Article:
Hibbard K.,U.S. National Center for Atmospheric Research |
Janetos A.,Pacific Northwest National Laboratory |
Van Vuuren D.P.,Netherlands Environment Assessment Agency |
Pongratz J.,Carnegie Institution of Washington |
And 4 more authors.
International Journal of Climatology | Year: 2010
This special issue has highlighted recent and innovative methods and results that integrate observations and modelling analyses of regional to global aspect of biophysical and biogeochemical interactions of land-cover change with the climate system. Both the Earth System and the Integrated Assessment modeling communities recognize the importance of an accurate representation of land use and land-cover change to understand and quantify the interactions and feedbacks with the climate and socio-economic systems, respectively. To date, cooperation between these communities has been limited. Based on common interests, this work discusses research priorities in representing land use and land-cover change for improved collaboration across modelling, observing and measurement communities. Major research topics in land use and land-cover change are those that help us better understand (1) the interaction of land use and land cover with the climate system (e.g. carbon cycle feedbacks), (2) the provision of goods and ecosystem services by terrestrial (natural and anthropogenic) land-cover types (e.g. food production), (3) land use and management decisions and (4) opportunities and limitations for managing climate change (for both mitigation and adaptation strategies). Copyright © 2010 Royal Meteorological Society and Crown Copyright.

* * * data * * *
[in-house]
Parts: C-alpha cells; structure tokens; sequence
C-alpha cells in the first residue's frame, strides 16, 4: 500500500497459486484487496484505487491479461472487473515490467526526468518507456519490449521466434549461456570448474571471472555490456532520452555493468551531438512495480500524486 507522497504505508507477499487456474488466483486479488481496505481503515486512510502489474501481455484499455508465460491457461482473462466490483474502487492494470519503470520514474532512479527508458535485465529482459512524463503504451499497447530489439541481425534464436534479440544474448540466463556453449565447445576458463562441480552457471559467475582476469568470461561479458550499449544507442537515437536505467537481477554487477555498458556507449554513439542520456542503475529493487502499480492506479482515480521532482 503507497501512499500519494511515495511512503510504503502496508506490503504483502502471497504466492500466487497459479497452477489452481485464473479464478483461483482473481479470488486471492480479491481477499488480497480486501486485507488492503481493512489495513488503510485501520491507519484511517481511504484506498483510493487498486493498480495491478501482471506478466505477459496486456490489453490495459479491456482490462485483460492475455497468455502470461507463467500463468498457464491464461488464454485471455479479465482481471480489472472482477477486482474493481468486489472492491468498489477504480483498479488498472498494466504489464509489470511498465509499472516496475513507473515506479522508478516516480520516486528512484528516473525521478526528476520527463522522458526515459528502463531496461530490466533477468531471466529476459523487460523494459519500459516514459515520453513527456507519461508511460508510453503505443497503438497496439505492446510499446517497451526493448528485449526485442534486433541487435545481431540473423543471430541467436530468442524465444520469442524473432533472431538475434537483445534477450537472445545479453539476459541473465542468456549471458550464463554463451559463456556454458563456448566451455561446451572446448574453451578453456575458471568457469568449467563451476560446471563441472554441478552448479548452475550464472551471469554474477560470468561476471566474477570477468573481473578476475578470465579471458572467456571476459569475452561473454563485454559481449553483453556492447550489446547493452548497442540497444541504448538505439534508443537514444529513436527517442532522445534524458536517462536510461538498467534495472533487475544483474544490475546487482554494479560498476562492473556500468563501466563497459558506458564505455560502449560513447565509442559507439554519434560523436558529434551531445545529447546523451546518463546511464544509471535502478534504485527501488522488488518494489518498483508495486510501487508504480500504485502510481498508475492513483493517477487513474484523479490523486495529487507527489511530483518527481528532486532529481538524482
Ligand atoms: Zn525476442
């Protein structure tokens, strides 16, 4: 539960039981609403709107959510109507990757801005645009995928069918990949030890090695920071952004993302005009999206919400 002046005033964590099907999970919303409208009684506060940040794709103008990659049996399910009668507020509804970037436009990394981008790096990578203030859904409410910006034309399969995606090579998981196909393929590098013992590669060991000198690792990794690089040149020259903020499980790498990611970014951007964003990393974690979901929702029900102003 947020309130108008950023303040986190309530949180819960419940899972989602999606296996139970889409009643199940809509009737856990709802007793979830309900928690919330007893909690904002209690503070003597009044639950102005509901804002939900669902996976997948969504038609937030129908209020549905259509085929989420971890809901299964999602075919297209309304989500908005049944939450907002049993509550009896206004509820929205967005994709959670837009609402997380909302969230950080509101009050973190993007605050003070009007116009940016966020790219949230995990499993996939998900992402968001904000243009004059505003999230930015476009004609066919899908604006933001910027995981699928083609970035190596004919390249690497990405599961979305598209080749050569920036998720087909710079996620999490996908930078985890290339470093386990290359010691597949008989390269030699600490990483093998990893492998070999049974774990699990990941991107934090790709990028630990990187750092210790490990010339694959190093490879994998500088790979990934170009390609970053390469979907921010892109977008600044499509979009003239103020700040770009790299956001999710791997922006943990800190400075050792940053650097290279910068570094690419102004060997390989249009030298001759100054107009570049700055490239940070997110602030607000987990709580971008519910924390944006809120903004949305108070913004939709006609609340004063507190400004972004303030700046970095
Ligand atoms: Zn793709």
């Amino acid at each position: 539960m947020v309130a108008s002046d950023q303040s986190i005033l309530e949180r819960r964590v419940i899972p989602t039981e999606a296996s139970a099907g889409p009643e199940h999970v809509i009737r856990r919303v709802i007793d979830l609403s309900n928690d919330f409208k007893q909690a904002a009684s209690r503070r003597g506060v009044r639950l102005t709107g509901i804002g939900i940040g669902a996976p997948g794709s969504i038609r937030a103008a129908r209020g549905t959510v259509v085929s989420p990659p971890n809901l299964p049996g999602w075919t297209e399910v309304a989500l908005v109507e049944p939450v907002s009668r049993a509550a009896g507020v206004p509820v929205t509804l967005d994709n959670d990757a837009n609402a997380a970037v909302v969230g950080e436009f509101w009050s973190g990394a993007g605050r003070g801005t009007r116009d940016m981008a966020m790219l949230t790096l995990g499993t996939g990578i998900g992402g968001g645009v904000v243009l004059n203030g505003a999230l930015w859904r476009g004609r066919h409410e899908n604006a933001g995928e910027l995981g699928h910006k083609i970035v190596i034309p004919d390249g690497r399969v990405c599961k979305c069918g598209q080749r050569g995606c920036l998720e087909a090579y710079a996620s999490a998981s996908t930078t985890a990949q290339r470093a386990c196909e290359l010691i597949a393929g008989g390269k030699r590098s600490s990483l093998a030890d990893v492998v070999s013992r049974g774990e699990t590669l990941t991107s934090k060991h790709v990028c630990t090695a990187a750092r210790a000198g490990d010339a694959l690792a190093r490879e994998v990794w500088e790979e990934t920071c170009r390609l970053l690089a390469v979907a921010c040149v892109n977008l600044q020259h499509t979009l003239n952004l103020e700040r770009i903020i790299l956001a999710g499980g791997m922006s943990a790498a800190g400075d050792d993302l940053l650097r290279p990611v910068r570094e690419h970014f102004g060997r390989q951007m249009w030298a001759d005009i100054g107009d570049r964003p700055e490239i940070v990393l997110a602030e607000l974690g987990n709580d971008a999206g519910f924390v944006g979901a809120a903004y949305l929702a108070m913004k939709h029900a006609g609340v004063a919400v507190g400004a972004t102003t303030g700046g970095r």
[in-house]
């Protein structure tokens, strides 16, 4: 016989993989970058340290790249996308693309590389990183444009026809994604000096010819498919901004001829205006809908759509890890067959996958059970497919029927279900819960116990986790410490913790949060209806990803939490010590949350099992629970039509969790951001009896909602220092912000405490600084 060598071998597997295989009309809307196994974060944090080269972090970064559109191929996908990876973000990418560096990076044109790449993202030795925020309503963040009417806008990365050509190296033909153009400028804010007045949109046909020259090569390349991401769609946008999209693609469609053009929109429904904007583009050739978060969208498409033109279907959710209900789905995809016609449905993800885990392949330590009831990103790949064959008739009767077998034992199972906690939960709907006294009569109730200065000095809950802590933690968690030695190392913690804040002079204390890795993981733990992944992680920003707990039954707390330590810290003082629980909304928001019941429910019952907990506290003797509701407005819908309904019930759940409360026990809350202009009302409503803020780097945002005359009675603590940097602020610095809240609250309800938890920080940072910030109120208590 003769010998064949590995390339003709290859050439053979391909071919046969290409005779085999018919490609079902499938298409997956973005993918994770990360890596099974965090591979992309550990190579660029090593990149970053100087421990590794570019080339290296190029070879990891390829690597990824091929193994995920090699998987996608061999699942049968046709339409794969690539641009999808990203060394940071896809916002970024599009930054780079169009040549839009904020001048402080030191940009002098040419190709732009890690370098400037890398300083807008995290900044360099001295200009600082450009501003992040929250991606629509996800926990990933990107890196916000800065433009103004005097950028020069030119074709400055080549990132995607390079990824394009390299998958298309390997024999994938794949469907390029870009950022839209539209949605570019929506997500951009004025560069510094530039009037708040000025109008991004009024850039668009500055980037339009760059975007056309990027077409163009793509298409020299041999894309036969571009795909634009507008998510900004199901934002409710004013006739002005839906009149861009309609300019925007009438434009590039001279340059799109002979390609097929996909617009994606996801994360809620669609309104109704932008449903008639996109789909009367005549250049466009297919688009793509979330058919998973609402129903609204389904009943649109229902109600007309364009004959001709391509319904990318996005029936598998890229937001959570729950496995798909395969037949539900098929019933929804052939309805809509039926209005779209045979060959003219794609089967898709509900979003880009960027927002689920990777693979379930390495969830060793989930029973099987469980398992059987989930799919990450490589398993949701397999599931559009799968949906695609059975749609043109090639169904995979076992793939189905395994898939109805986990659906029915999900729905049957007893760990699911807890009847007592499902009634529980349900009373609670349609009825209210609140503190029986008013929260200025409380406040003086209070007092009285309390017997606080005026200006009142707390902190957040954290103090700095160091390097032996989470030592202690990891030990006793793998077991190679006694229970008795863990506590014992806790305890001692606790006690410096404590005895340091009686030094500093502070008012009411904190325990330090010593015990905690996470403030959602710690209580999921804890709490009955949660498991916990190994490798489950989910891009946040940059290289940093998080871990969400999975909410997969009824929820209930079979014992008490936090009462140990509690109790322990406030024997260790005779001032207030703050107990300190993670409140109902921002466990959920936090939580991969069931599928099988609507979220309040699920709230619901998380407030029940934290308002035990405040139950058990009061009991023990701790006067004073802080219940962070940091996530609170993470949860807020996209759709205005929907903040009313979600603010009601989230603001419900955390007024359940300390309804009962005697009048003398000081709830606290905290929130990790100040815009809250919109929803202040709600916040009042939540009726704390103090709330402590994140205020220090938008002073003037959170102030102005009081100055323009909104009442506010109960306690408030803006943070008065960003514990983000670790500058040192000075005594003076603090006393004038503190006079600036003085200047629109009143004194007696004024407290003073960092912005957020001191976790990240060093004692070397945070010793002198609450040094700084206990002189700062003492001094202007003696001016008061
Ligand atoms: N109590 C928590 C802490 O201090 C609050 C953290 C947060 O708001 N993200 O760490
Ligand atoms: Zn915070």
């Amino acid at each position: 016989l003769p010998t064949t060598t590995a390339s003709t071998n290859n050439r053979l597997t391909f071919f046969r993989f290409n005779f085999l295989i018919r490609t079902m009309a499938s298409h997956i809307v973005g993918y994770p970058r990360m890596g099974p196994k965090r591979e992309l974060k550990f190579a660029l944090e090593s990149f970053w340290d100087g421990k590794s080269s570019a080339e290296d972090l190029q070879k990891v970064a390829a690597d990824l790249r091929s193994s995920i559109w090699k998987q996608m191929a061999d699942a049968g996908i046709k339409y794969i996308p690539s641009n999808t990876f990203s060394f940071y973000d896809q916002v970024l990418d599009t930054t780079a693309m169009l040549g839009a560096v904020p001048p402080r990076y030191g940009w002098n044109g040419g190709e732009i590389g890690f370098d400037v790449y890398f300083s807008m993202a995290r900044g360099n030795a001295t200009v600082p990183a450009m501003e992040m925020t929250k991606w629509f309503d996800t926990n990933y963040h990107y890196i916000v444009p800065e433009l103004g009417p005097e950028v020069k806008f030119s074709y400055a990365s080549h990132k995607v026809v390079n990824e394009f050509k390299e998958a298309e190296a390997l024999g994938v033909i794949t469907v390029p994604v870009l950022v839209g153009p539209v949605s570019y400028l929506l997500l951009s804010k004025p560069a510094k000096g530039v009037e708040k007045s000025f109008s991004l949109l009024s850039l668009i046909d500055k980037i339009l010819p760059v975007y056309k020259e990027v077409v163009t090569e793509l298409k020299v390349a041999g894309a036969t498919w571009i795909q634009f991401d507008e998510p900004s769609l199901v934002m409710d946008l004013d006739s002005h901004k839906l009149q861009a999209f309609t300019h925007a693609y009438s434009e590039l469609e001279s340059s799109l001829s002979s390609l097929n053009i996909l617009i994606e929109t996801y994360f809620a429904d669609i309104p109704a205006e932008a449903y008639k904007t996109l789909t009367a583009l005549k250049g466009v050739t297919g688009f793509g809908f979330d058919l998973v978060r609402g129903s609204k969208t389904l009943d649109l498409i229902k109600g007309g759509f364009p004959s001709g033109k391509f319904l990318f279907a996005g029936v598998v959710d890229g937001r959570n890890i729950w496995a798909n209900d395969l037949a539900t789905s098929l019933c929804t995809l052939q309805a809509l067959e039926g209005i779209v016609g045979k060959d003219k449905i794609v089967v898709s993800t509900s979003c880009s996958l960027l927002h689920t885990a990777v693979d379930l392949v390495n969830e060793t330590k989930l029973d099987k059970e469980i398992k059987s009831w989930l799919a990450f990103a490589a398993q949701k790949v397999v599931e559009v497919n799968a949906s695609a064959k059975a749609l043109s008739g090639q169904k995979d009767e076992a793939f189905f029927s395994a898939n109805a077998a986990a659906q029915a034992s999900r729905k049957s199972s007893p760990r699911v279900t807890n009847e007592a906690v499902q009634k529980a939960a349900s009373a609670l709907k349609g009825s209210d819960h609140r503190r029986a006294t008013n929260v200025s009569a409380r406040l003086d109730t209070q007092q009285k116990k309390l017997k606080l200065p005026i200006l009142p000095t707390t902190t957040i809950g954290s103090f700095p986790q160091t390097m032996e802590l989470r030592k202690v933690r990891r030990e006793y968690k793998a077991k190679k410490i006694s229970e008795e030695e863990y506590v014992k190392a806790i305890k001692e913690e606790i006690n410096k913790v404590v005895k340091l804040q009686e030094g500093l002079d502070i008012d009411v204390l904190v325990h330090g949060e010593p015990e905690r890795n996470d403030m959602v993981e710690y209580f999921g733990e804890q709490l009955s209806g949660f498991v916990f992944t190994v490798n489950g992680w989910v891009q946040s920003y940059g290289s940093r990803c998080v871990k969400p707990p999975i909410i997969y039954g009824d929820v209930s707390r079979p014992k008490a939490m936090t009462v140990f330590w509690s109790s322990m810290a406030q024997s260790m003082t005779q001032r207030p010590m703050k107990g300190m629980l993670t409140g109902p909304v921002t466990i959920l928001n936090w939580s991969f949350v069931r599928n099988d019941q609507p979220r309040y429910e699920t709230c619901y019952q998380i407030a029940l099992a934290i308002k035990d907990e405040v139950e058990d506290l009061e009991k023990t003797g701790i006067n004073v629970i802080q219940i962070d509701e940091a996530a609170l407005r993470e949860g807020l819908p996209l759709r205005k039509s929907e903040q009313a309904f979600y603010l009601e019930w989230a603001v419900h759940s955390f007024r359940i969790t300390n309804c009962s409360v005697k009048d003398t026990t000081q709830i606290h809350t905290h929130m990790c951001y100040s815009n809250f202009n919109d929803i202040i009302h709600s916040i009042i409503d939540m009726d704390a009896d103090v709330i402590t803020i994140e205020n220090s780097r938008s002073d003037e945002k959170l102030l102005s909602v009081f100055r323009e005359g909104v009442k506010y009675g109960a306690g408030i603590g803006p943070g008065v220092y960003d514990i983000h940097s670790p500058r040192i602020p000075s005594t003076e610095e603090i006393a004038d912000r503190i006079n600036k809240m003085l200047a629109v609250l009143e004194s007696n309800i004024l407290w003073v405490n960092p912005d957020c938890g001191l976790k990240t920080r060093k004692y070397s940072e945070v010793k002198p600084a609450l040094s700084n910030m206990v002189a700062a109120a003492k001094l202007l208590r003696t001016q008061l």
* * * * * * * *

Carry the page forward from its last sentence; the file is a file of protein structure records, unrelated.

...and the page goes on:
Dornburg V.,University Utrecht |
Van Vuuren D.,Netherlands Environment Assessment Agency |
Van De Ven G.,Wageningen University |
Langeveld H.,Wageningen University |
And 11 more authors.
Energy and Environmental Science | Year: 2010
The growing use of bioenergy goes hand in hand with a heated public debate, in which conflicting claims are made regarding the amount of biomass that can be sustainably used for this purpose. This article assesses the current knowledge on biomass resource potentials and interrelated factors such as water availability, biodiversity, food demand, energy demand and agricultural commodity markets. A sensitivity analysis of the available information narrows the range of biomass potentials from 0-1500 EJ/yr to approximately 200-500 EJ/yr in 2050. In determining the latter range, water limitations, biodiversity protection and food demand are taken into consideration. Key factors are agricultural efficiency and crop choice. In principle, global biomass potentials could meet up to one third of the projected global energy demand in 2050. © 2010 The Royal Society of Chemistry.